ID : N-542 Date : 2017/10/29 - 14:51
“I am a Son of Persia, of Parsumash. I am Cyrus, Son of Mandane and Kambyses. I Cyrus of the Achaemenid ordered that my people shall not grieve. Their grief of my people is my grief, and their happiness is my happiness.
Let each person live according to his own faith.
Revere women. Take care of the poor. That each person should be free to speak in the language of his ancestors.
I shall break all chains. We shall fight darkness and praise life. Let my land be heavenly. Many rivers run through it. We have foothills and plains as vast as the seas, secretive, lush and blessed. Cherish this heaven and flourish. My land is my mother. Welcome is the laughter of children; welcome are rivers flowing with water. Let my land be away from sorrow and grief.”
A selection of Cyrus the Great’s words in the Parsumash, Shushiana and Persia charters.
(Persia Digest) – 29 October is the Day of Cyrus the Great, the first Achaemenid King. This day is celebrated not only in Iran, but also in all Persian speaking and neighboring countries of Iran. The memory of this great man, his just and humane ways, his charter of human rights, and his views on women and their equality is kept alive that justice may stay alive in the world.
On 29 October, Iranians visit the tomb of Cyrus in Shiraz and use it as a gathering place to commemorate him and keep his humane ways alive. This day is also celebrated in some neighboring countries of Iran, such as Tajikistan, to honor the Achaemenid King.
In 1971, the United Nations released the Cyrus cylinder in all the official languages of the world and keeps a replica at the UN headquarters in New York.
The Day of Cyrus – a bloodless battle
October 29 is not Cyrus’s birthday, but the day he entered Babylon and ended its captivity without bloodshed. History recounts: “In the month of Arahsamnu, on the 3rd day of the 8th month, Cyrus entered Babylon. He walked on roads lined with green leaves.”
Historians and historical documents indicate that Babylon was conquered without bloodshed by one of Cyrus’s commanders on the eve of their New year. Seventeen days after the fall of Babylon, on 29 October 539 BCE, Cyrus entered the city. His conquest here led to the establishment of a great Empire in central and western Asia. He liberated the Jews and resettled them in Jerusalem and ordered its temple open. He returned the gold and silver objects that Nebuchadnezzar, the king of Babylon, had taken from Jerusalem.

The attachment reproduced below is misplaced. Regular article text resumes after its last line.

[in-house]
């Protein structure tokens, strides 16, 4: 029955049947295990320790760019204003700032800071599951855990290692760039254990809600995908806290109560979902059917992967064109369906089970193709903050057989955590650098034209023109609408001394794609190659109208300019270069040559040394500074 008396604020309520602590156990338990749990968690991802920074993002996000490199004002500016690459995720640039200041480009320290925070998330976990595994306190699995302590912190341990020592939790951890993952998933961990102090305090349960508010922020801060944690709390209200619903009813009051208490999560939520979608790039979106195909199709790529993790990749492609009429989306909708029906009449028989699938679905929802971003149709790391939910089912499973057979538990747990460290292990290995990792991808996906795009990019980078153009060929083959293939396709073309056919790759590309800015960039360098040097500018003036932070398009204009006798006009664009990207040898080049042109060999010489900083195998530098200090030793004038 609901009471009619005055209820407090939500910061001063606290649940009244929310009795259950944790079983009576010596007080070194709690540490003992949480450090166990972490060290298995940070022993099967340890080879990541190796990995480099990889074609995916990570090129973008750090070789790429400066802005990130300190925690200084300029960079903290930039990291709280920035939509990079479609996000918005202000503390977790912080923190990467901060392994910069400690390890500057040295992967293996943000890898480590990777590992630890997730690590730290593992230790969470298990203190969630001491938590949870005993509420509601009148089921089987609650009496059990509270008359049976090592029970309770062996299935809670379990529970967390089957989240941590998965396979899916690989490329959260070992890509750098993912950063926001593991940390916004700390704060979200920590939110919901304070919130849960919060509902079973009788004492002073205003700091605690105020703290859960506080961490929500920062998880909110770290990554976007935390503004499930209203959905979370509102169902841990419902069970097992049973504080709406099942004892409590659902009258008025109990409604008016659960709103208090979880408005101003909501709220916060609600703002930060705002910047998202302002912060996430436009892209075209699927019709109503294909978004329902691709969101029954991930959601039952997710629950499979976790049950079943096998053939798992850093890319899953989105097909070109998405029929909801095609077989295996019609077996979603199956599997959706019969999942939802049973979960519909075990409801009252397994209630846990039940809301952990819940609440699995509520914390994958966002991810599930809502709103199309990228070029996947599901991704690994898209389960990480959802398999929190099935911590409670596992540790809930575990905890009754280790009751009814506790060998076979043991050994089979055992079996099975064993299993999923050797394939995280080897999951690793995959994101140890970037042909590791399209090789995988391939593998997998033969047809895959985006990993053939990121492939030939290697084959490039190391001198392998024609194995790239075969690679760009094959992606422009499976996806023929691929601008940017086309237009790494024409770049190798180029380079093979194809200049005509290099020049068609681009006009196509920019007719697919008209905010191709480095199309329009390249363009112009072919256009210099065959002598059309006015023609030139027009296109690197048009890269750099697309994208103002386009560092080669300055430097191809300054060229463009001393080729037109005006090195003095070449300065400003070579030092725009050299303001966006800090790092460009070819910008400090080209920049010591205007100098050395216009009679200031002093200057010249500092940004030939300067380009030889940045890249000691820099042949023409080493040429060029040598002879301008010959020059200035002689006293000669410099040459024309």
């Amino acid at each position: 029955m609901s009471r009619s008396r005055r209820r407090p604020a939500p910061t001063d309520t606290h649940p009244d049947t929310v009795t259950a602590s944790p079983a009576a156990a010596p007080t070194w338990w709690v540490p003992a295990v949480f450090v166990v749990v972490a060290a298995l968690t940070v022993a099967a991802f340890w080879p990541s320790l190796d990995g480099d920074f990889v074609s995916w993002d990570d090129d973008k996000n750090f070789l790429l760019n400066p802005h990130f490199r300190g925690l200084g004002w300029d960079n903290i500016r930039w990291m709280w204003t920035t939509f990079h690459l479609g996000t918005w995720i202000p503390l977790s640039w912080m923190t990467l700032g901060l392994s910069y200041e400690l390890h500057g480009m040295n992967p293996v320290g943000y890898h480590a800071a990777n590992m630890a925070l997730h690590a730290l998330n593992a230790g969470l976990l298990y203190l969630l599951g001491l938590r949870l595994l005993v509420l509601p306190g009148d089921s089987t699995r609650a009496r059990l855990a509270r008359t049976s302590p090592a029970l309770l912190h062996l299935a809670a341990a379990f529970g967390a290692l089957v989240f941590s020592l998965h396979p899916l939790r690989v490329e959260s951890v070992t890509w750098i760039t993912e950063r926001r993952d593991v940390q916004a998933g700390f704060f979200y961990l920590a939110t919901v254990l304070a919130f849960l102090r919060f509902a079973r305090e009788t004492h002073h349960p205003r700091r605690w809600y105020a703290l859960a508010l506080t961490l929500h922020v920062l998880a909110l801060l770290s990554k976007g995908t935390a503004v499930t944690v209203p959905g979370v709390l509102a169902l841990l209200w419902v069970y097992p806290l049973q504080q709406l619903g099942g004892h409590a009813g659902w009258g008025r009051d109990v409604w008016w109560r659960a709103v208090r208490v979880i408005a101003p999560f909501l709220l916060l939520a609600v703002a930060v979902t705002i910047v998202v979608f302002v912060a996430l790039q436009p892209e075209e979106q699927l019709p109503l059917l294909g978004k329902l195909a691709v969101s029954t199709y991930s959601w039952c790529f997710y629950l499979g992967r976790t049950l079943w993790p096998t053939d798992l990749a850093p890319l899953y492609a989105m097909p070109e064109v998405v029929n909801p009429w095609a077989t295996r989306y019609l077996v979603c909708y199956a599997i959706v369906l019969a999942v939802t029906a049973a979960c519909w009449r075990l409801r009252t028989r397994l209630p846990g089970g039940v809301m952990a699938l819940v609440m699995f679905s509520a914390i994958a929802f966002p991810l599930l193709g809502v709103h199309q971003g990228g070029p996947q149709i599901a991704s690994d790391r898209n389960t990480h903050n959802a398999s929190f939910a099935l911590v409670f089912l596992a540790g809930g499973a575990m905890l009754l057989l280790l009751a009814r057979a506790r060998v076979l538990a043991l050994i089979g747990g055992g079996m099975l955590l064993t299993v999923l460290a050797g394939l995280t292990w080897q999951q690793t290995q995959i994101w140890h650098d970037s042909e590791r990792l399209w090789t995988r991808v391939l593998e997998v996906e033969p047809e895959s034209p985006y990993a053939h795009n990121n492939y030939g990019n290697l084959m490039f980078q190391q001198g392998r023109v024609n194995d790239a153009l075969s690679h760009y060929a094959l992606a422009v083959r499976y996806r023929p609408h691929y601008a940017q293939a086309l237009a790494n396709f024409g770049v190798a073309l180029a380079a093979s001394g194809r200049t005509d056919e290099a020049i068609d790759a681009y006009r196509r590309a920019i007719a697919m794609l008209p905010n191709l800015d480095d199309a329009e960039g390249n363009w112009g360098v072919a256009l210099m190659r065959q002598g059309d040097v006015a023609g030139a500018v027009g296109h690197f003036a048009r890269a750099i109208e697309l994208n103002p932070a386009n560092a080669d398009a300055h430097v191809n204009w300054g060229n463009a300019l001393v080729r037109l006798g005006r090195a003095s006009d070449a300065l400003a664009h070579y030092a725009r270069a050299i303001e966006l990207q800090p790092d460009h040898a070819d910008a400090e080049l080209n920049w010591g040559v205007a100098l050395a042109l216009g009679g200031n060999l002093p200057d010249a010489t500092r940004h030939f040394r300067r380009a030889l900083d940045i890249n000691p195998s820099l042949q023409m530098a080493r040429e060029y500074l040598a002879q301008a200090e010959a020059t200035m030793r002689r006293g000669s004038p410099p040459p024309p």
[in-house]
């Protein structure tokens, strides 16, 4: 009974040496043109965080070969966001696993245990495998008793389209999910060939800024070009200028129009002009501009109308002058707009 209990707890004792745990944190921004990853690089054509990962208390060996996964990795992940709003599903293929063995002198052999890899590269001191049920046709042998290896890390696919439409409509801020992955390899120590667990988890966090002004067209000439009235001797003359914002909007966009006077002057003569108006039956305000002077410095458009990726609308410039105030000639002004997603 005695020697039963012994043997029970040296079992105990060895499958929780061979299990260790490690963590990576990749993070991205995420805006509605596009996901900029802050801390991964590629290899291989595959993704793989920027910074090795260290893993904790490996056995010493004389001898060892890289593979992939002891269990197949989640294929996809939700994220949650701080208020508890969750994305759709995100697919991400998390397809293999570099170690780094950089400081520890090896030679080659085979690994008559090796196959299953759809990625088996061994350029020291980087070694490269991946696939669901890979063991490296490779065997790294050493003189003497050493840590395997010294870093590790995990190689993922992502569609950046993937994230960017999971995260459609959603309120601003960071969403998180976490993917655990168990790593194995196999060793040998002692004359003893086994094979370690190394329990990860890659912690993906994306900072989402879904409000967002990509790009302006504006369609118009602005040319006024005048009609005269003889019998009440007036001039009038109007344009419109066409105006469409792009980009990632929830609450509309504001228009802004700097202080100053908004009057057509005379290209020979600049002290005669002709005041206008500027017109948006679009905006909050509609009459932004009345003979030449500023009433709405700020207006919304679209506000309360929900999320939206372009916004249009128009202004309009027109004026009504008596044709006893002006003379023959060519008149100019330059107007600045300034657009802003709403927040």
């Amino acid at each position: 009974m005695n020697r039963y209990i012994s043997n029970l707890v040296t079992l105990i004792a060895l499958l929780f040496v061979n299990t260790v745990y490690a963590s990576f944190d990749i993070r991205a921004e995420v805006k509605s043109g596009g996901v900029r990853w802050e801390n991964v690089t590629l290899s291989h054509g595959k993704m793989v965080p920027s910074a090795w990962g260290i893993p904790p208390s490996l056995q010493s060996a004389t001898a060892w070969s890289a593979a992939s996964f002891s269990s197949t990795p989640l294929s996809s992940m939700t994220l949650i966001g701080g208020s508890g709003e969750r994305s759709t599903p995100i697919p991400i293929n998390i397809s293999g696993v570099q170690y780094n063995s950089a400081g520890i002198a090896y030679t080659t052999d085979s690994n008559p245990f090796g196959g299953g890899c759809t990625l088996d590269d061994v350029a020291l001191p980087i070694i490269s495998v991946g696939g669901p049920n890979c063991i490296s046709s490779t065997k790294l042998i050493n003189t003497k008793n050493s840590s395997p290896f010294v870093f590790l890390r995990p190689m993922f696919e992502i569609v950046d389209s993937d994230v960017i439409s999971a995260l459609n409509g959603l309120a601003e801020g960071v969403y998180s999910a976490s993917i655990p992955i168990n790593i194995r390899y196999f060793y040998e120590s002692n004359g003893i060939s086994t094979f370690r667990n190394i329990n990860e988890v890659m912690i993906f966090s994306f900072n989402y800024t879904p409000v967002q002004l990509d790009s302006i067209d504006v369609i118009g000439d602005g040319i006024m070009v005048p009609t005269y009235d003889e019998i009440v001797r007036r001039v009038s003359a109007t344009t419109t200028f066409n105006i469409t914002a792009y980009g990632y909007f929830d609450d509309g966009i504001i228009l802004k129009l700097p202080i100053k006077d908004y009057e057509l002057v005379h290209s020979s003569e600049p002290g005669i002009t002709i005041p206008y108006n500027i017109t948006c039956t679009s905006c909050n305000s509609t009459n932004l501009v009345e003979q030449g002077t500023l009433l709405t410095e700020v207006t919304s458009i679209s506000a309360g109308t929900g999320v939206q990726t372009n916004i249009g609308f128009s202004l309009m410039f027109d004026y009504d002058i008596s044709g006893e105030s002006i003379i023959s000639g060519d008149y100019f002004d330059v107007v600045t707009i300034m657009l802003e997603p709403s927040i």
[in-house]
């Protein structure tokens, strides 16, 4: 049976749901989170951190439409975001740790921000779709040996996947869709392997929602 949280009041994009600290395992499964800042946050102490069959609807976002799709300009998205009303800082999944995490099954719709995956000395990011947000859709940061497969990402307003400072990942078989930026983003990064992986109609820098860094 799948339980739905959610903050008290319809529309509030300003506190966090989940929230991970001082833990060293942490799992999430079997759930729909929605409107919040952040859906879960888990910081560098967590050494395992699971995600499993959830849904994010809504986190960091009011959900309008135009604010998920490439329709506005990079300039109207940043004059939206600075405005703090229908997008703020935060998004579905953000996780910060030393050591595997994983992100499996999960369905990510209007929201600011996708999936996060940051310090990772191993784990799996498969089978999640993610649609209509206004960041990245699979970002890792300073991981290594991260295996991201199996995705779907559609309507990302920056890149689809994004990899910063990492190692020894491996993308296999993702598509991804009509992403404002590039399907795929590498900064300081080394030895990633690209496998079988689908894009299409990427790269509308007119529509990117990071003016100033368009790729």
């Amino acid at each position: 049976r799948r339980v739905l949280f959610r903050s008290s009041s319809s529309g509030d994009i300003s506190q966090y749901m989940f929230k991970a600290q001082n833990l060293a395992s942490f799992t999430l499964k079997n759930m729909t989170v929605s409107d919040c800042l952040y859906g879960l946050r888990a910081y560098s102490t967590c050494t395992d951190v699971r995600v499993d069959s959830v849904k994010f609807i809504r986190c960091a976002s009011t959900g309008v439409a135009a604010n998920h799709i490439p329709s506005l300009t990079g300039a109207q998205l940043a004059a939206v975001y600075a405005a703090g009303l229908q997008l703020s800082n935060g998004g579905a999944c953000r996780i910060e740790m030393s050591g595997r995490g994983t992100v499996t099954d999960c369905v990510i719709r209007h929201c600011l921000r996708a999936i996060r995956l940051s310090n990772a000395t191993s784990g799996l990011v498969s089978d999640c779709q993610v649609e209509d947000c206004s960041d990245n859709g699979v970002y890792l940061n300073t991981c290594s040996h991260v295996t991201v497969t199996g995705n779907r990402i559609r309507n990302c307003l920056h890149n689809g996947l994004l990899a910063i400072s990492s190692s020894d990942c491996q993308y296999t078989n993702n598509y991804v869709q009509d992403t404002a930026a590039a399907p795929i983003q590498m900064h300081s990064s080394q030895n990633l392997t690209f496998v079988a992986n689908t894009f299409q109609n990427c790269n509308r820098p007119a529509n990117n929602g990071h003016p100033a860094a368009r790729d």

Cyrus the Great opened the gates of Babylon on a day like this one and entered the city with great pomp and circumstance. The citizens of Babylon expected to face pillage, plunder, and death, only to be ruled over by a despot. But, Cyrus walked in peacefully and gave the orders of freedom and equality. The Cyrus Cylinder was carved after defeating Nabonidus and is a priceless document and witness to history.
Cyrus – the King of kings
Cyrus established the Achaemenid Dynasty and became its King of kings. He ruled over vast areas of Asia from 559-529 BCE. In his cylinder discovered in Babylon, he calls himself the son of Cambyses, the great King of Anshan, the grandson of Cyrus the great King of Anshan, and a descendant of Teispes and great king of Anshan and a descendant of kings.
Cyrus first revolted against the Mede kings and conquered their capital Ecbatana with the help of Mede soldiers inside the city. Next, he defeated Croesus, King of Lydia and marched on Sardinia and conquered it within a fortnight. In the spring of 539 BCE, Cyrus decided to conquer Babylon and entered the city without bloodshed. He was the founder of the great Persian Empire where all its citizens were equal and free to choose their own nationality and religion.
Cyrus the Great died nine years after he conquered Babylon and established the Empire. The only reliable sources that indirectly refer to the death of Cyrus are the two tablets found in Babylon. The first one dates back to August 530 BCE, the date on which indicates “The 9th year of Cyrus, the King of kings”.